• 5. The Edelweiss Pirates
    • Become a rebel group in the late 1930s
    • Generally the members were 12-18year old boys
    • They had no distinctive political ideology but wanted freedom
    • They wore dark short trousers, checked shirts, windcheaters, white jumper, socks and scarf, and an edelweiss metal badge – but very few girls wore the windcheaters, white jumper and socks
      • This made them easily identifiable by the Gestapo
    • Many had long hair for the time
    • They were connected to other youth gangs who also wore checked shirts with either an edelweiss or skull badge:
      • Raving Dudes
      • Navagios
    • They seem to have grown spontaneously and most had never joined the Hitler Youth or had left it
    • The Hitler Youth was almost the main target
  • 6. The Edelweiss Pirates
    • They would graffiti ‘Eternal War on the Hitler Youth’ to show their opposition
    • They operated in small groups around town
    • During wartime they went on camping trips despite the strict travel laws
      • They would sing funny parodies of the Hitler Youth songs
      • Say ‘dirty jokes’ about the Hitler Youth
    • Wartime saw a grow in their subversive activities
      • Pitch battles with the Hitler Youth began
      • Anti-Nazi slogans: ‘down with Hitler – we want freedom,’ ‘medals for murder’ and ‘down with Nazi brutality’ became commonplace
      • They posted anti-Nazi leaflets dropped by the Allies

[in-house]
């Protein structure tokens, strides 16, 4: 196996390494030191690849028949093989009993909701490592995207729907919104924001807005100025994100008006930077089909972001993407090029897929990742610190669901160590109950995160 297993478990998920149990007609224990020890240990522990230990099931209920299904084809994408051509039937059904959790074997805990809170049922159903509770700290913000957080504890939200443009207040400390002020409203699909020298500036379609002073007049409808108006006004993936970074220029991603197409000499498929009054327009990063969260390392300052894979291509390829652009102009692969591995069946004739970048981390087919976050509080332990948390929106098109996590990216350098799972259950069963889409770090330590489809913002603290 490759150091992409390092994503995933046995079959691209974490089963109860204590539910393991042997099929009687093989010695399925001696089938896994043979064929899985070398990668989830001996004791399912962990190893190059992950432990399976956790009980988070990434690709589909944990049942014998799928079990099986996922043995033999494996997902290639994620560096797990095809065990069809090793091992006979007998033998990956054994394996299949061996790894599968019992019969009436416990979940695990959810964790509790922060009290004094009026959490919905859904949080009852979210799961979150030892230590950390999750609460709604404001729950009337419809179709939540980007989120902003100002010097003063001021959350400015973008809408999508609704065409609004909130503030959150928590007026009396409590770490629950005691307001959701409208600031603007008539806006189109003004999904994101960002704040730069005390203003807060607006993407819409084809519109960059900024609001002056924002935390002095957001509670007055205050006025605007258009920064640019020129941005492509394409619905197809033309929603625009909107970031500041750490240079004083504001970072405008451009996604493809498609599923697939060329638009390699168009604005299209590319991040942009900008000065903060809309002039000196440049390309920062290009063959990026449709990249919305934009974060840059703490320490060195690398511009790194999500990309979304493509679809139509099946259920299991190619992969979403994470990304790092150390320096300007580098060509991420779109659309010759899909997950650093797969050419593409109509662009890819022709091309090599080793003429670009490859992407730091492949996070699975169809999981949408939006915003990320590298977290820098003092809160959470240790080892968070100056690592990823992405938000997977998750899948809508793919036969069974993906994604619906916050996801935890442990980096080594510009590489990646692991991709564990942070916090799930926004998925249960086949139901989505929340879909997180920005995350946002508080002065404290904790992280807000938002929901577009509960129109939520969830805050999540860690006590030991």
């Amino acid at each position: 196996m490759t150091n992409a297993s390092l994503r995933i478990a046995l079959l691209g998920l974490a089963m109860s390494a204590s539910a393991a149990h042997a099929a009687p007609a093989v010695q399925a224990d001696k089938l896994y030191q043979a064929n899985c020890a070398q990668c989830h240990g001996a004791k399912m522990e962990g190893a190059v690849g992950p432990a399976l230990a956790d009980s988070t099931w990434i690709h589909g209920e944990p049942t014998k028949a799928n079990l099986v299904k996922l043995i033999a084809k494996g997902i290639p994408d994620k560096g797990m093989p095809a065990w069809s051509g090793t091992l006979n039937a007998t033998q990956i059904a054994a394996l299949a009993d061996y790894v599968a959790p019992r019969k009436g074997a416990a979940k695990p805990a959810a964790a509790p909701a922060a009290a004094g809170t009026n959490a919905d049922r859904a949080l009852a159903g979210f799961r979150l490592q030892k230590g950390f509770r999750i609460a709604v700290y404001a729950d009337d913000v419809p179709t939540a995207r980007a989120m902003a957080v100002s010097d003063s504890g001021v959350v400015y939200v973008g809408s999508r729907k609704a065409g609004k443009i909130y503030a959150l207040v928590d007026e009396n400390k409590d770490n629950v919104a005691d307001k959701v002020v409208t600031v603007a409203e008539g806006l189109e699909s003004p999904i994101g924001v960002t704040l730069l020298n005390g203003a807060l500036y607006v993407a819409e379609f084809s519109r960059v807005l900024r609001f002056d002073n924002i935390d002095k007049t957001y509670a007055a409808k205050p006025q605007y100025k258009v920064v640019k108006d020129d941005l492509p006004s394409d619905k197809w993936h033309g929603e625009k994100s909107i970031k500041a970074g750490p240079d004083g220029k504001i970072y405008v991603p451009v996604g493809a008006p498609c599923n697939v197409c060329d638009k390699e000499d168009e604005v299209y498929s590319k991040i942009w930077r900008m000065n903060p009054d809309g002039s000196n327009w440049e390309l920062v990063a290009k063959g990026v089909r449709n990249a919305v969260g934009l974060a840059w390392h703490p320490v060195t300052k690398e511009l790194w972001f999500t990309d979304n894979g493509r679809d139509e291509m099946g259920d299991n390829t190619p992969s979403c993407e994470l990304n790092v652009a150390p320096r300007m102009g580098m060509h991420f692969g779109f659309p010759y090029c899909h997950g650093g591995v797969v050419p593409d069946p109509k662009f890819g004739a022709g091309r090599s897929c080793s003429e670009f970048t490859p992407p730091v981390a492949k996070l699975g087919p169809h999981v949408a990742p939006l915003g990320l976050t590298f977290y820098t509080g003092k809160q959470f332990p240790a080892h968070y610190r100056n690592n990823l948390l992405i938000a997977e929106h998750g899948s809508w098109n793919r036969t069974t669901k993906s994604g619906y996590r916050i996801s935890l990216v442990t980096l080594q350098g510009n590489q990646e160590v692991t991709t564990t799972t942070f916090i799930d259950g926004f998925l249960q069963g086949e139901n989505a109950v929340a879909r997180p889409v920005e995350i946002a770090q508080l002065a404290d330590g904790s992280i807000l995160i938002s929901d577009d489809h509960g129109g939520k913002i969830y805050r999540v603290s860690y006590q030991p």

• They shielded deserters and joined resistance fights – the Communists in particular
  • 7. In the End
    • The local police saw them as childish pranks but in wartime it was seen as opposition
    • The leaders were under constant surveillance
    • 7 th December 1942 saw the arrest of 739 Pirates and sent to ‘re-education’ camps
    • By October 1944, the SS made a decree on ‘combating of youth gangs’ and more were arrested
    • Then in November 1944, the leaders were publicly hanged as a deterrent
    • Known as ‘rebels without a cause’
  • 8. Jazz/Swing Youth
    • British and American music wasn’t actually illegal but was seen as anti-Nazism because it conflicted with the idea of an Aryan Race
      • They often had open associations with the Jewish Youth
    • Defined by ‘ Lottern ’ meaning sleaziness because of the Jitterbug dance which was seen as a ‘threat to public decency’
      • The Hitler Youth would spy on the group and report the ‘overtly sexual nature of dancing’
    • Mainly middle class and not really involved in political activity